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The Wearing of the Green
Contents:


  1. Post navigation
  2. Collection of Irish Song Lyrics
  3. Sheet Music to the tune of "The Wearing of the Green"
  4. Antiwar Songs (AWS) - The Wearing Of The Green

It came to be seen as symbol of Ireland and by extension, a symbol of Irish nationalism and independence.

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In the early 18th century, Irish patriots started wearing green ribbons to show their support for Irish nationalism. Towards the end of the 18th century, the rebel organisation, the United Irishmen adopted green as their official colour as they planned their insurrection against British rule.


  • Wearing of the Green – symbol of Irish nationalism.
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  • Wearing of the Green - Irish nationalist song.

The British authorities were keen to stamp out displays of Irish identity and independence such as the Irish language. Soon, they came to see the colour green as a dangerous symbol that could rally Irish nationalist fervour. They banned people from wearing green as an open symbol of their Irish identity.

Collection of Irish Song Lyrics

The song The Wearing of the Green captures both those emotions perfectly. The aim is to mock the British for thinking they could pass a law that would stop shamrock growing or green appearing. Though ridiculous, the ban is dangerous because the British were prepared to be brutal to enforce it. Napper Tandy who is referred to in the song, was an Irish rebel leader at the time of the Rebellion.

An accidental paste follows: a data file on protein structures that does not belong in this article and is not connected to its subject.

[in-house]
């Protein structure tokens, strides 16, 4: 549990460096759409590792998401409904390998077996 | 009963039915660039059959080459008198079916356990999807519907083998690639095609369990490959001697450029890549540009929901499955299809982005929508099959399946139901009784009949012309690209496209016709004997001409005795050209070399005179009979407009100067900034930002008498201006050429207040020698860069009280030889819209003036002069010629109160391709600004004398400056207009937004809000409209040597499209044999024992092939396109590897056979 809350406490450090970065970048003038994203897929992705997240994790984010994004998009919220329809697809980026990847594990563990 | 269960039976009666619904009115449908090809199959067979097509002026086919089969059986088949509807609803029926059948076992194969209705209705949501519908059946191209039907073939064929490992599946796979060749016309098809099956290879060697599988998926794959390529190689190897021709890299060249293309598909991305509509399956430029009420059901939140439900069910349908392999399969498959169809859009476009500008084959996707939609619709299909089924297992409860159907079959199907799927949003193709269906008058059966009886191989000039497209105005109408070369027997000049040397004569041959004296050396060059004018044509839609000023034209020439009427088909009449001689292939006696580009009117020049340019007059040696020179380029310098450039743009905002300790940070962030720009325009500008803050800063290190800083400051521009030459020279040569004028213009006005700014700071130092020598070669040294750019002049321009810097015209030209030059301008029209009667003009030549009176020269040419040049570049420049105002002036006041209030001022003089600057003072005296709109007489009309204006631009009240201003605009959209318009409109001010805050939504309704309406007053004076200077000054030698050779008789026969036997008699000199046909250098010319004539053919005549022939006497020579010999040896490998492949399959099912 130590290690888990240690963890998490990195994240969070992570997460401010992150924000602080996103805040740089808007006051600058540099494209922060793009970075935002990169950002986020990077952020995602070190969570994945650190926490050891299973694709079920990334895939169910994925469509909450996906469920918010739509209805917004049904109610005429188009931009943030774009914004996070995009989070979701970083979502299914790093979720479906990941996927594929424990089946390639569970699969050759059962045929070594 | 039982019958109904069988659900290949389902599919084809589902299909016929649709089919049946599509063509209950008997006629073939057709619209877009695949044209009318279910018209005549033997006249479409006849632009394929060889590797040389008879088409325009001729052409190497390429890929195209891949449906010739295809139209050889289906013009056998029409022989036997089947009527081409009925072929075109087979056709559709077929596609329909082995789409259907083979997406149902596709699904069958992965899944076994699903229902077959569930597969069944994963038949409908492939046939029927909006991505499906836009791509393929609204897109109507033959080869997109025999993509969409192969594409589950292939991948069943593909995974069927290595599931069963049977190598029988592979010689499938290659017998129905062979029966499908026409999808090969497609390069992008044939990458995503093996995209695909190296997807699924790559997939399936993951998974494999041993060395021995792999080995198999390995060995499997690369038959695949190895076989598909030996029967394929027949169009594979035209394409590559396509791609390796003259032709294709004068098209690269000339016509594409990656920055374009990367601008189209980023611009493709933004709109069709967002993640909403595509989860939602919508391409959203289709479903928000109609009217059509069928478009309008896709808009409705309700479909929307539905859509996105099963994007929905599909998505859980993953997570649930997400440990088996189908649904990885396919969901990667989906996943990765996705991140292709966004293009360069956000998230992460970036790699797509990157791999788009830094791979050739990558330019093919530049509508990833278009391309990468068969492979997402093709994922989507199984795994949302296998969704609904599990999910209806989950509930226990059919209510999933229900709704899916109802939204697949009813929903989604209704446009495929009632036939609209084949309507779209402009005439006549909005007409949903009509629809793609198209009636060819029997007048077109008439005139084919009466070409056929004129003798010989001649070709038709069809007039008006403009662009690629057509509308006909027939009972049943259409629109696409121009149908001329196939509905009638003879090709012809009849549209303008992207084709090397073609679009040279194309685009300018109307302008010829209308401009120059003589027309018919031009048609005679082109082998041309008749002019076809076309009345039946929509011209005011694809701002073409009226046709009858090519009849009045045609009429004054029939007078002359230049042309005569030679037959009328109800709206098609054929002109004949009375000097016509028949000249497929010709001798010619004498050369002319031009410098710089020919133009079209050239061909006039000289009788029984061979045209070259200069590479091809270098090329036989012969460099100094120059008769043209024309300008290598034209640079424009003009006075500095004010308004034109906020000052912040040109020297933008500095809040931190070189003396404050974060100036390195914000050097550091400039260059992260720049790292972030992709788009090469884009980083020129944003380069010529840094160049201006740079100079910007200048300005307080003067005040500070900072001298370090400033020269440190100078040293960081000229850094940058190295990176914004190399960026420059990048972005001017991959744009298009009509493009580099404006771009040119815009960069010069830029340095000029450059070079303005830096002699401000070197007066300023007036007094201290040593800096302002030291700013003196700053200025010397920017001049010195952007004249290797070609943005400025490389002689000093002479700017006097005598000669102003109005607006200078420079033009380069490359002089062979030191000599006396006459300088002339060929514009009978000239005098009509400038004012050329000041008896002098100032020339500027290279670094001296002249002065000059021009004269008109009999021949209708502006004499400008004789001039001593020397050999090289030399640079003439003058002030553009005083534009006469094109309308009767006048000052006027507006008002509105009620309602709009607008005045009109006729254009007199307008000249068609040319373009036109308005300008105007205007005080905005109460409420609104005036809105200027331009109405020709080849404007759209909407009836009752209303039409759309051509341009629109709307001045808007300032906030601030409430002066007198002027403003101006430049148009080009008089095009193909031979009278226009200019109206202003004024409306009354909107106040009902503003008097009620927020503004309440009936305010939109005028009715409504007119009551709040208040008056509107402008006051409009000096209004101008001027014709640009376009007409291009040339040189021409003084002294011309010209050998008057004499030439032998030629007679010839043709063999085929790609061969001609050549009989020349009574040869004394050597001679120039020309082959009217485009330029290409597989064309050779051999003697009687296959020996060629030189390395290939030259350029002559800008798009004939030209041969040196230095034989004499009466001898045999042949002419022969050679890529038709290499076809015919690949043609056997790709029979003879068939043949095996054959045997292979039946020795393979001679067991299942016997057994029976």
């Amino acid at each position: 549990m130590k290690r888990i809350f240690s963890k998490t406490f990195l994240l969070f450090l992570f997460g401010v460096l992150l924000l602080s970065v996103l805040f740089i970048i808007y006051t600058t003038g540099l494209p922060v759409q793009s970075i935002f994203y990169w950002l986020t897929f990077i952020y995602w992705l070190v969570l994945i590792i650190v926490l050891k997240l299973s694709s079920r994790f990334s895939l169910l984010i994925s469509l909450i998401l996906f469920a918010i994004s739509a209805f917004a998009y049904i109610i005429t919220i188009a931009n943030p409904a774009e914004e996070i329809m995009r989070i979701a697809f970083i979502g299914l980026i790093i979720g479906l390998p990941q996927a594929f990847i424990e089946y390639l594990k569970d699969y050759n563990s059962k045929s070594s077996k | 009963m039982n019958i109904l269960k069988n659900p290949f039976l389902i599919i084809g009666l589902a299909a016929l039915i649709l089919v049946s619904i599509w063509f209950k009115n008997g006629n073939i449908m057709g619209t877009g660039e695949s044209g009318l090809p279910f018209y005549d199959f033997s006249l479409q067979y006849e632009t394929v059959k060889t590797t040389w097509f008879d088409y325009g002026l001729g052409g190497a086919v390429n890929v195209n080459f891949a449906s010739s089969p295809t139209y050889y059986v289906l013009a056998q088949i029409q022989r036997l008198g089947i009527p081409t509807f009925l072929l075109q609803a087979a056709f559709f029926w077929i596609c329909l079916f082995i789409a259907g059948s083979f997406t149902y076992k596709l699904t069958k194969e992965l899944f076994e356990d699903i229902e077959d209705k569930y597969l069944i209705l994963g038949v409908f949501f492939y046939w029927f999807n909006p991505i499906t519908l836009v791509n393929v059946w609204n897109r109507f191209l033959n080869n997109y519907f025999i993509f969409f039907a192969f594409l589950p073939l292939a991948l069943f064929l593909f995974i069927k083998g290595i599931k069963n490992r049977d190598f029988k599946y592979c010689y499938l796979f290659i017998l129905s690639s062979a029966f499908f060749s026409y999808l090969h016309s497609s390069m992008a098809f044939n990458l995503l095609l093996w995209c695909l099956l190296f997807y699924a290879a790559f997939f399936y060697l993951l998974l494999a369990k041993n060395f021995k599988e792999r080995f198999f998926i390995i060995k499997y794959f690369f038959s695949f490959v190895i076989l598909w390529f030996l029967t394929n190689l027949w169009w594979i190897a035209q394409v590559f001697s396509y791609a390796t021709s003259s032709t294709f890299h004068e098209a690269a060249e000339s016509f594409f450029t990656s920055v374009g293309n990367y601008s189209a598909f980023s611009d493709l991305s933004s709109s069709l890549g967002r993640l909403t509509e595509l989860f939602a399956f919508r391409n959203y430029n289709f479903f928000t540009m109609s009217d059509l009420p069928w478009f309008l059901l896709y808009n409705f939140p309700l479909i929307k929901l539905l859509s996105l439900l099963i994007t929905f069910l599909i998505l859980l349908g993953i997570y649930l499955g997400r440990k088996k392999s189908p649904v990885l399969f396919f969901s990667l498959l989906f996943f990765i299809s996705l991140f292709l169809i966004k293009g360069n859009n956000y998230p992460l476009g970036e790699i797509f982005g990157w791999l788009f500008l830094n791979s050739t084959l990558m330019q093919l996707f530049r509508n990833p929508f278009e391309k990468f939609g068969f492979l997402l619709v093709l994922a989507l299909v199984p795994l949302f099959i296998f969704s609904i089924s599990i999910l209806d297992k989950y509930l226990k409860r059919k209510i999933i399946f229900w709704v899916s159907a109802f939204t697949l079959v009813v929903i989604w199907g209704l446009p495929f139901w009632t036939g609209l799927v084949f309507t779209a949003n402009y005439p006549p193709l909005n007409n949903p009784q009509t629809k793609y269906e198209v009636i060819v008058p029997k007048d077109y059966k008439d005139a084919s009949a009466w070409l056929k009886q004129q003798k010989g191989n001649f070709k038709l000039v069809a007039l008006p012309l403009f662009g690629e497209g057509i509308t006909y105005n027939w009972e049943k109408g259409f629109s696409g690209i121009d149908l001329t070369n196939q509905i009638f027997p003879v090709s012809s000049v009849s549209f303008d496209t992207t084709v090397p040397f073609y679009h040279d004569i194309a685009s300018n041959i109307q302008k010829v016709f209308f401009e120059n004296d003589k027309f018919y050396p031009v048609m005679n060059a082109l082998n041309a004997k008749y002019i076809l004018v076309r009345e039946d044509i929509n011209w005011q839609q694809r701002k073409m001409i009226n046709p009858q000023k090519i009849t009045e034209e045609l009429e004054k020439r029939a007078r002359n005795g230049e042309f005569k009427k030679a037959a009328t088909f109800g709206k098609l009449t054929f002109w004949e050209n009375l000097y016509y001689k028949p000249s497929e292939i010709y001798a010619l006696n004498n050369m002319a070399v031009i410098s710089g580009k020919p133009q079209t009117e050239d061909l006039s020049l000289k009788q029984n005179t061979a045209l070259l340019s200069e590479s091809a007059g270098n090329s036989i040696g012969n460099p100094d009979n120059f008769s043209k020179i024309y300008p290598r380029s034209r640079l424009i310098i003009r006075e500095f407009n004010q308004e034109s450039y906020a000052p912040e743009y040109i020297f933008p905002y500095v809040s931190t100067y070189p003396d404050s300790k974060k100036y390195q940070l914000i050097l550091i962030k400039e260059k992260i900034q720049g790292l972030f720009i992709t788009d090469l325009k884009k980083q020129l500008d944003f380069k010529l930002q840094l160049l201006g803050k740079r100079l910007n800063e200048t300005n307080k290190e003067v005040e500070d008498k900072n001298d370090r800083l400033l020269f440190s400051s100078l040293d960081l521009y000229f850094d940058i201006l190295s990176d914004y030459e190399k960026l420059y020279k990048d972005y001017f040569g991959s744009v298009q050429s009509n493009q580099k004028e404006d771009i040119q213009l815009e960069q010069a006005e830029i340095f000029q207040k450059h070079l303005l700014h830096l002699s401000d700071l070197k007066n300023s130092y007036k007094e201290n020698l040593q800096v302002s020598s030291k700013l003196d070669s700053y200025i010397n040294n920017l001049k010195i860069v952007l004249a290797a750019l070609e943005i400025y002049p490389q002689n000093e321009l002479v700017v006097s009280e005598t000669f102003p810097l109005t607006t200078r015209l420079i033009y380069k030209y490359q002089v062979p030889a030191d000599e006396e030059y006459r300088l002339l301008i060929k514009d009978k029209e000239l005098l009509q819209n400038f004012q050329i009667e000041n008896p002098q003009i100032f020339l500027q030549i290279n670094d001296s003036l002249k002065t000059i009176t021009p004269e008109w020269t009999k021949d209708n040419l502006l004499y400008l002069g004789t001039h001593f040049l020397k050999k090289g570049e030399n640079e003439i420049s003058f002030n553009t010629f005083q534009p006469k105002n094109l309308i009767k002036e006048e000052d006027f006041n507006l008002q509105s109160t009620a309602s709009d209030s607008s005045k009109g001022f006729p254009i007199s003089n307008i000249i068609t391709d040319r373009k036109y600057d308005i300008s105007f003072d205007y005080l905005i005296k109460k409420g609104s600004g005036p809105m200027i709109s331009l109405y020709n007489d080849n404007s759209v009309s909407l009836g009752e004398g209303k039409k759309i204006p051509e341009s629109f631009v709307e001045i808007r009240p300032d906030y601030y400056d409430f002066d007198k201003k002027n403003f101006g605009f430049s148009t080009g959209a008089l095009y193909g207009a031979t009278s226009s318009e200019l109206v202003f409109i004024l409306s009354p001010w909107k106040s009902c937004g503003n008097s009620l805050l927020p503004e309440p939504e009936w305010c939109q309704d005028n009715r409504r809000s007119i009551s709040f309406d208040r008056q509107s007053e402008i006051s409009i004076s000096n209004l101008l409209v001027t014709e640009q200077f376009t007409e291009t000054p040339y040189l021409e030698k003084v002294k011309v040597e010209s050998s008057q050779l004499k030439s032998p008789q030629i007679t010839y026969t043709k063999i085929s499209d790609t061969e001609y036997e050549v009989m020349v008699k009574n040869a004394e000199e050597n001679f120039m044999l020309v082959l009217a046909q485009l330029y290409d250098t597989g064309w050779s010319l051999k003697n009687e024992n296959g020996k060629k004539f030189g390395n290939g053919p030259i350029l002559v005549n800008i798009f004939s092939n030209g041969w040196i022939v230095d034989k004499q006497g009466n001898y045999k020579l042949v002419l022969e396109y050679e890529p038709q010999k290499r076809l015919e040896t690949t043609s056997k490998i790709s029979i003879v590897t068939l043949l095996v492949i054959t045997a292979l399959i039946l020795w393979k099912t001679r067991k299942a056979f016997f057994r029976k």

He was exiled following the failure of the rebellion and died in France in McGinty and Carlin represent Derry.


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But if at last our colour should be torn from Ireland's heart, Our sons with shame and sorrow from this dear old isle will part; I've heard a whisper of a land that lies beyond the sea Where rich and poor stand equal in the light of freedom's day. O Erin, must we leave you driven by a tyrant's hand?

Must we ask a mother's blessing from a strange and distant land?

Sheet Music to the tune of "The Wearing of the Green"

Where the cruel cross of England shall nevermore be seen, And where, please God, we'll live and die still wearing of the green! Dion Boucicault was, despite his French name, an Irishman born in Dublin, a playwright. At the time, inspired by America's successful revolution against British rule, many Irish thought the time was ripe for independence. The colour green became a symbol of sympathy for Irish independence, and the British actually began executing persons found wearing anything of the colour green.

The pen, however, is mightier than the sword, and this powerful poem was the response. Napper Tandy, mentioned in the poem, was in fact a shopkeeper in Dublin who, having been identified by the British as a freedom fighter, had to flee to France.

Antiwar Songs (AWS) - The Wearing Of The Green

And Boucicault himself fled the country, coming to America as the words of his poem itself echo prophetic. Boucicault did not stop writing plays, poetry and music on his arrival in New York. One of his better-known works, written over a century ago, is the well-known song, Sidewalks of New York.